Tempers flare in store row

PUBLISHED: 11:50 13 December 2007 | UPDATED: 13:07 04 May 2010

Residents complain of not having their say

Residents complain of not having their say

TEMPERS are fraying over the council s controversial decision to refuse German supermarket, Lidl, and DIY giant Focus, the opportunity to open in the city. Councillors have attacked the city s planning regime, claiming officers are making more and more of

TEMPERS are fraying over the council's controversial decision to refuse German supermarket, Lidl, and DIY giant Focus, the opportunity to open in the city.

Councillors have attacked the city's planning regime, claiming officers are making more and more of the decisions that should be taken by elected members.

And residents have launched their own offensive accusing the city and district councils of not allowing more trade to come to Ely.

The news came as Lidl called a public meeting on Wednesday to gauge support for its Angel Drove plan.

The meeting was heated as angry residents told how they travel as far afield as Wisbech, King's Lynn and even Stowmarket to visit the supermarket.

One Soham resident said:"We all want more choice. I have shopped at Lidl elsewhere and think it would be a valuable addition to Ely.

"Not everybody wants, or can afford, to shop at Waitrose or Tesco. We are being forced to shop outside Ely by councillors' decisions that we have had no say in."

Now Lidl has launched a petition in support of its project and distributed 'Say Yes to Lidl' posters to residents at the meeting.

Ely City councillor and former Ely Perspective chairman, Cllr Philip Eden, told the meeting: "Nobody is stopping anybody from coming in. There are opportunities for large stores closer to the city centre, for example Lisle Lane. We all want to give people in Ely more choice."

Plans for Lidl and Focus DIY, on the Peck's site at Lisle Lane, were rejected under officers' delegated powers because there were fears they would promote out-of-town shopping, which would harm the "vitality and vibrancy of the city centre".

Independent district councillor, Derrick Beckett, was so incensed by the way the decisions were handled he raised the issue at a recent planning committee meeting and was judged "out of order".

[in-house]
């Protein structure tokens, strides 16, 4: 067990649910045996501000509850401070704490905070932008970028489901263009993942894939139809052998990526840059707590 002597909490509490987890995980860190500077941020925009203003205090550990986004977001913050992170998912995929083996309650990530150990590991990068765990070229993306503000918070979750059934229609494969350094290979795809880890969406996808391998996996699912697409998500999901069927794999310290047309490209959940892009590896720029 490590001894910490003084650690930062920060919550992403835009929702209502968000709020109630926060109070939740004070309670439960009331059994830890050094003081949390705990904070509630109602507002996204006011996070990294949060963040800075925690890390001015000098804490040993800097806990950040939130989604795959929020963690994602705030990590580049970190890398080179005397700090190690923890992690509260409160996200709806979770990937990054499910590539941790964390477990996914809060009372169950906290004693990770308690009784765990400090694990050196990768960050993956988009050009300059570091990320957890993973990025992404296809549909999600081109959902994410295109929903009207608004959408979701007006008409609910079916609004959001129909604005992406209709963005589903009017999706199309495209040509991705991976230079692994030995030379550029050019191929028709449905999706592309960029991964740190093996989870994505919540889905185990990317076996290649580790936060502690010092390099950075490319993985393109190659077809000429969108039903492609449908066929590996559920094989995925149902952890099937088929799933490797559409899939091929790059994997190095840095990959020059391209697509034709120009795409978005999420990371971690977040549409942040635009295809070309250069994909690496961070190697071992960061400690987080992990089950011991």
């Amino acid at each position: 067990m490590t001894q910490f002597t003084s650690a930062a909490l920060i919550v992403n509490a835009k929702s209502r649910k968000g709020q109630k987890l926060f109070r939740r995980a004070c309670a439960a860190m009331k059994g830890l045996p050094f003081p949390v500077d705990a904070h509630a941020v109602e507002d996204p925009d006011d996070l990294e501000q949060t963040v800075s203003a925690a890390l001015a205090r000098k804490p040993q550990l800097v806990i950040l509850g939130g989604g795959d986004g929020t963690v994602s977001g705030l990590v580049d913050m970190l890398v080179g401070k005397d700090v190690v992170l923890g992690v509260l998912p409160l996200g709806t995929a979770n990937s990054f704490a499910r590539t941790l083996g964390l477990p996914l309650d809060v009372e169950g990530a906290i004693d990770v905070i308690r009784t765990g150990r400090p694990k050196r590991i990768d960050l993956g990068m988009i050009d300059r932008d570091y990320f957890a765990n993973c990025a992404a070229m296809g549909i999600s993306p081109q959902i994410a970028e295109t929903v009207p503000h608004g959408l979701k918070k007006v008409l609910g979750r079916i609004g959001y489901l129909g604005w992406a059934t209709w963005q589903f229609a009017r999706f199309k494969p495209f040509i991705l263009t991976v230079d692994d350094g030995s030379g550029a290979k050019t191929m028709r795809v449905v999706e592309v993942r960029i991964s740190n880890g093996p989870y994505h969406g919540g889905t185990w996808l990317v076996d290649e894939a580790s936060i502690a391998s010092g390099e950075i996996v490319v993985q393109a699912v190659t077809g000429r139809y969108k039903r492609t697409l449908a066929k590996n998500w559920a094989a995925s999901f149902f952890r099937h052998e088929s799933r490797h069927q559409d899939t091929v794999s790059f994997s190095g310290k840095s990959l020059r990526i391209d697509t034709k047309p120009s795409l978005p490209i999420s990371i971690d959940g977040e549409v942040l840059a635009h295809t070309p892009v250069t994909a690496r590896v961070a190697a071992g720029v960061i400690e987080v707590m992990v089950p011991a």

"I am concerned that no member of the planning committee had been consulted on these plans," he told the Ely Standard. "I don't want to see a small inner circle of people who are influencing decisions which should be taken by democratically elected members.

"There are discrepancies at the way plans are being looked at."

Following Cllr Beckett's actions the issues will now be discussed at a future planning committee meeting.

Independent Littleport councillor, Andy Wright, said: "Major applications should be determined by the elected members. It is strange that officers seem to have the power to determine what is delegated. This needs to be changed."

Planning committee chairman, Conservative Cllr Philip Read, said: "I am concerned that the public want Lidl and Focus but it was not examined in public so they could have their say."

David Archer, East Cambridgeshire District Council's development director, said: "These applications became controversial after the event and our decision is not proving popular

"Our delegation system is such that we can meet Government targets for dealing with planning applications in the prescribed time.

"But Lidl's new application and any future major applications will be going before the council's planning committee."

n In an Ely Standard on-line poll, 79 per cent of people said 'Yes' to Lidl.

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